6. Push to get divorced as fast as you can. It will be less expensive. Yes, the longer your divorce takes, the more it will likely cost. However, pushing your spouse to get divorced quickly, when s/he is not emotionally ready to do so, will not make your divorce go any faster. It will make it go slower. It will make it cost more. It will lock you in battle. Unless that is what you want, it is better to suck it up, take a breath, and let your spouse have the time s/he needs to deal with the divorce.
7. If your spouse is the one who wanted the divorce, drag it out and make your spouse pay! Purposely dragging your feet in your divorce is just as bad as pushing to make it happen yesterday. It will drive up your divorce costs and drain your bank account. While you may think that you are making your spouse suffer by doing that, in truth, you are making yourself suffer as well. If your spouse is using assets to pay the bills, that means that there will be less left at the end of your divorce for both of you to divide. Divorce also has an emotional cost as well. That is a cost that you pay, as well as your spouse.
8. Get an aggressive lawyer and file as soon as you can. This is quite possibly the worst thing you can do when you start your divorce. The minute your spouse sees you have retained a pitbull lawyer, s/he will have no choice but to “lawyer up.” Your divorce will start with a bang, and is only likely to get more explosive from there. Instead of making a war of your divorce from the beginning, you would be much wiser to try to go the amicable route first. If it doesn’t work, you can always fight. But, once you have started fighting, it is difficult to pull back.
9. Don’t get a lawyer – you can do this yourself. Unless you have no money, no kids, no real estate, and a very short marriage, going the DIY route in your divorce is a very bad idea. You have no idea how the divorce system works. You don’t know the law. You don’t know how to write the paperwork you will need – or what it should even look like. Plus, you are an emotional wreck. All of that together makes for the perfect storm that can make your divorce a financial and legal disaster than can cause serious problems for you for years.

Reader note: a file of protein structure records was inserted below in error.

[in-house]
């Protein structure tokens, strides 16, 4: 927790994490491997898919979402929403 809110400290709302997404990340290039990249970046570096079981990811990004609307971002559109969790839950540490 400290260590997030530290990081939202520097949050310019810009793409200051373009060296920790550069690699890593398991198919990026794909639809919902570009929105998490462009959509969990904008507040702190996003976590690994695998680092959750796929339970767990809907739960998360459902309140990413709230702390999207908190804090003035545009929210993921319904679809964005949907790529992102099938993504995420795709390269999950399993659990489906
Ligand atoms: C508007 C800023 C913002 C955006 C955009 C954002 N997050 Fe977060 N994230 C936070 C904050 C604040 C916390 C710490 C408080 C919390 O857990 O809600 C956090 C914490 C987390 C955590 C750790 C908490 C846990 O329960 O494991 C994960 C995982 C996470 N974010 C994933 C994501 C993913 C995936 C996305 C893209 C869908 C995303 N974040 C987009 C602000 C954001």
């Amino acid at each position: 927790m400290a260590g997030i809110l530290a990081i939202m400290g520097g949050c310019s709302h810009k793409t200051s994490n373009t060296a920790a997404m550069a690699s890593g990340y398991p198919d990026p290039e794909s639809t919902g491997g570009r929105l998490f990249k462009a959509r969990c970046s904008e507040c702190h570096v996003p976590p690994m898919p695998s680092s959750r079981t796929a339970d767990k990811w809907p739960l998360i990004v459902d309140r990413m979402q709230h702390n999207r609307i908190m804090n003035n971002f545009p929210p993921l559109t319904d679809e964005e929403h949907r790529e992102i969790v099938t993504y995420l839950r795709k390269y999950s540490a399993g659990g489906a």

10. Don’t get a divorce. Stay married for the kids (at least until they are out of the house!). While everyone agrees that having a happy nuclear family is the best way to raise kids, you don’t have a happy nuclear family! If you did, you would not be contemplating divorce. Staying in a bad relationship for the kids teaches the kids that being in a bad relationship is okay. It teaches them to settle. When you ultimately do get divorced the minute they move out of the house, it also makes your kids feel incredibly guilty. Do you think they don’t know they were the reason you stayed?
This is just some of the worst divorce advice that well meaning family and friends can give to you. Unfortunately, there seems to be no end to the bad divorce advice that even your most well-meaning friends and family whisper in your ear when your marriage is ending. As much as you appreciate their support, listening to this kind of advice can do you more harm than good.
Do you want to know what the best divorce advice is? … Don’t rely on your family and friends for divorce advice!
Want some good divorce advice? Check out: 50 Best Pieces of Divorce Advice Your Lawyer May Not Have Told You (But Should Have!)